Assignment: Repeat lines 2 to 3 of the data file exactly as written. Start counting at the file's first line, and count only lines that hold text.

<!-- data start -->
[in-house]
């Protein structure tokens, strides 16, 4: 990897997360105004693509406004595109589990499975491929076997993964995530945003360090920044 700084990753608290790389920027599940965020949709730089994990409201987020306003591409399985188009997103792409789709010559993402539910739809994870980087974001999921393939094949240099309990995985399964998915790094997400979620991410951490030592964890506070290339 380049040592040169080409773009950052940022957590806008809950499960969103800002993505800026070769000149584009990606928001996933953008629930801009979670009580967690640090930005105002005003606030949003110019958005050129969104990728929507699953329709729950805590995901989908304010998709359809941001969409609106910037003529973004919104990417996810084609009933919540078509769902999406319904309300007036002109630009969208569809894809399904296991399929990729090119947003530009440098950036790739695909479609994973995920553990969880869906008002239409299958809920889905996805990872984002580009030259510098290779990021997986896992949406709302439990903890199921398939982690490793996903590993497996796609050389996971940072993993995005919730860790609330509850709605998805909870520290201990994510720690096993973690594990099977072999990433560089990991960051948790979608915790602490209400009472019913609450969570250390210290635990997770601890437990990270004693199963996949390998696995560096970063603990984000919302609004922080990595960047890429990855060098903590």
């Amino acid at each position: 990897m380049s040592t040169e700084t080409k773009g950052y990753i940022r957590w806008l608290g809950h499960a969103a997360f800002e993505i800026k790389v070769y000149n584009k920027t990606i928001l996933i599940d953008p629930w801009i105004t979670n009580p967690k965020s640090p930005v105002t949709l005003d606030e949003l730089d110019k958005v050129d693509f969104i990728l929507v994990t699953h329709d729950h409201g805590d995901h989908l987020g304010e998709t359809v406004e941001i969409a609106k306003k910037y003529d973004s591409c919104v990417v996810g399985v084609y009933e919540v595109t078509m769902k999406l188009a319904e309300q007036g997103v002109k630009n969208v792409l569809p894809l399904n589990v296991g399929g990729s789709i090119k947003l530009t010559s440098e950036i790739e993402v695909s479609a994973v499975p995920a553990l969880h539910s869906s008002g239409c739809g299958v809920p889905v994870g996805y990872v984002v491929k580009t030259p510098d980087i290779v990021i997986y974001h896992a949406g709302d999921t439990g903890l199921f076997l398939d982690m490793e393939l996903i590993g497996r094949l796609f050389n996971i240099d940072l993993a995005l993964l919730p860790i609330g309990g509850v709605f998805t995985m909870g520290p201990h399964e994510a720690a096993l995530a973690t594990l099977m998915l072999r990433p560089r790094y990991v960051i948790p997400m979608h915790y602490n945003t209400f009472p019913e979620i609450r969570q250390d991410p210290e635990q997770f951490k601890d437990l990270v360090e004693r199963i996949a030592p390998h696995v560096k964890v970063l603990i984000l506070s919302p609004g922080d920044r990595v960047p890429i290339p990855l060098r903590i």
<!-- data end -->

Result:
């Protein structure tokens, strides 16, 4: 990897997360105004693509406004595109589990499975491929076997993964995530945003360090920044 700084990753608290790389920027599940965020949709730089994990409201987020306003591409399985188009997103792409789709010559993402539910739809994870980087974001999921393939094949240099309990995985399964998915790094997400979620991410951490030592964890506070290339 380049040592040169080409773009950052940022957590806008809950499960969103800002993505800026070769000149584009990606928001996933953008629930801009979670009580967690640090930005105002005003606030949003110019958005050129969104990728929507699953329709729950805590995901989908304010998709359809941001969409609106910037003529973004919104990417996810084609009933919540078509769902999406319904309300007036002109630009969208569809894809399904296991399929990729090119947003530009440098950036790739695909479609994973995920553990969880869906008002239409299958809920889905996805990872984002580009030259510098290779990021997986896992949406709302439990903890199921398939982690490793996903590993497996796609050389996971940072993993995005919730860790609330509850709605998805909870520290201990994510720690096993973690594990099977072999990433560089990991960051948790979608915790602490209400009472019913609450969570250390210290635990997770601890437990990270004693199963996949390998696995560096970063603990984000919302609004922080990595960047890429990855060098903590």
């Amino acid at each position: 990897m380049s040592t040169e700084t080409k773009g950052y990753i940022r957590w806008l608290g809950h499960a969103a997360f800002e993505i800026k790389v070769y000149n584009k920027t990606i928001l996933i599940d953008p629930w801009i105004t979670n009580p967690k965020s640090p930005v105002t949709l005003d606030e949003l730089d110019k958005v050129d693509f969104i990728l929507v994990t699953h329709d729950h409201g805590d995901h989908l987020g304010e998709t359809v406004e941001i969409a609106k306003k910037y003529d973004s591409c919104v990417v996810g399985v084609y009933e919540v595109t078509m769902k999406l188009a319904e309300q007036g997103v002109k630009n969208v792409l569809p894809l399904n589990v296991g399929g990729s789709i090119k947003l530009t010559s440098e950036i790739e993402v695909s479609a994973v499975p995920a553990l969880h539910s869906s008002g239409c739809g299958v809920p889905v994870g996805y990872v984002v491929k580009t030259p510098d980087i290779v990021i997986y974001h896992a949406g709302d999921t439990g903890l199921f076997l398939d982690m490793e393939l996903i590993g497996r094949l796609f050389n996971i240099d940072l993993a995005l993964l919730p860790i609330g309990g509850v709605f998805t995985m909870g520290p201990h399964e994510a720690a096993l995530a973690t594990l099977m998915l072999r990433p560089r790094y990991v960051i948790p997400m979608h915790y602490n945003t209400f009472p019913e979620i609450r969570q250390d991410p210290e635990q997770f951490k601890d437990l990270v360090e004693r199963i996949a030592p390998h696995v560096k964890v970063l603990i984000l506070s919302p609004g922080d920044r990595v960047p890429i290339p990855l060098r903590i």